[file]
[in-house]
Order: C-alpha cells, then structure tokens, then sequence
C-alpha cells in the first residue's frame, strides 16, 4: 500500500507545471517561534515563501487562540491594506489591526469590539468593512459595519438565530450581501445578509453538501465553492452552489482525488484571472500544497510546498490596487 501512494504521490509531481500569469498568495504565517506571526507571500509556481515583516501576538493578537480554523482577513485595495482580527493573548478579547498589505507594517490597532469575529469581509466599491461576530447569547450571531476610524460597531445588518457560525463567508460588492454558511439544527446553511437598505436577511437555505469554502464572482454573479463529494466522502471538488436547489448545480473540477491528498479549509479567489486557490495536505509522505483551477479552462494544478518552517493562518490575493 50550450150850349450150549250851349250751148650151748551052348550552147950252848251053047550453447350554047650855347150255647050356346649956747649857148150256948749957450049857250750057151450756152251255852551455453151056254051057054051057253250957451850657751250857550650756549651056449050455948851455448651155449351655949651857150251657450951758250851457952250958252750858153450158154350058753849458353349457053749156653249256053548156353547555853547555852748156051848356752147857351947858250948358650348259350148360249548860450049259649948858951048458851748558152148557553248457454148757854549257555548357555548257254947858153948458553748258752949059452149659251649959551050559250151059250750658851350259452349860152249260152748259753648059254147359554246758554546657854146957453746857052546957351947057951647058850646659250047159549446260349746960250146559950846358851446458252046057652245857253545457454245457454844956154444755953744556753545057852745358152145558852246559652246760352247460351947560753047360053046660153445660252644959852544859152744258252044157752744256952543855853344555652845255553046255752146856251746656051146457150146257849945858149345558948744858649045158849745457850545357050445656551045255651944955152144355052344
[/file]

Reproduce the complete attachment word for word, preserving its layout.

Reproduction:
[in-house]
Order: C-alpha cells, then structure tokens, then sequence
C-alpha cells in the first residue's frame, strides 16, 4: 500500500507545471517561534515563501487562540491594506489591526469590539468593512459595519438565530450581501445578509453538501465553492452552489482525488484571472500544497510546498490596487 501512494504521490509531481500569469498568495504565517506571526507571500509556481515583516501576538493578537480554523482577513485595495482580527493573548478579547498589505507594517490597532469575529469581509466599491461576530447569547450571531476610524460597531445588518457560525463567508460588492454558511439544527446553511437598505436577511437555505469554502464572482454573479463529494466522502471538488436547489448545480473540477491528498479549509479567489486557490495536505509522505483551477479552462494544478518552517493562518490575493 50550450150850349450150549250851349250751148650151748551052348550552147950252848251053047550453447350554047650855347150255647050356346649956747649857148150256948749957450049857250750057151450756152251255852551455453151056254051057054051057253250957451850657751250857550650756549651056449050455948851455448651155449351655949651857150251657450951758250851457952250958252750858153450158154350058753849458353349457053749156653249256053548156353547555853547555852748156051848356752147857351947858250948358650348259350148360249548860450049259649948858951048458851748558152148557553248457454148757854549257555548357555548257254947858153948458553748258752949059452149659251649959551050559250151059250750658851350259452349860152249260152748259753648059254147359554246758554546657854146957453746857052546957351947057951647058850646659250047159549446260349746960250146559950846358851446458252046057652245857253545457454245457454844956154444755953744556753545057852745358152145558852246559652246760352247460351947560753047360053046660153445660252644959852544859152744258252044157752744256952543855853344555652845255553046255752146856251746656051146457150146257849945858149345558948744858649045158849745457850545357050445656551045255651944955152144355052344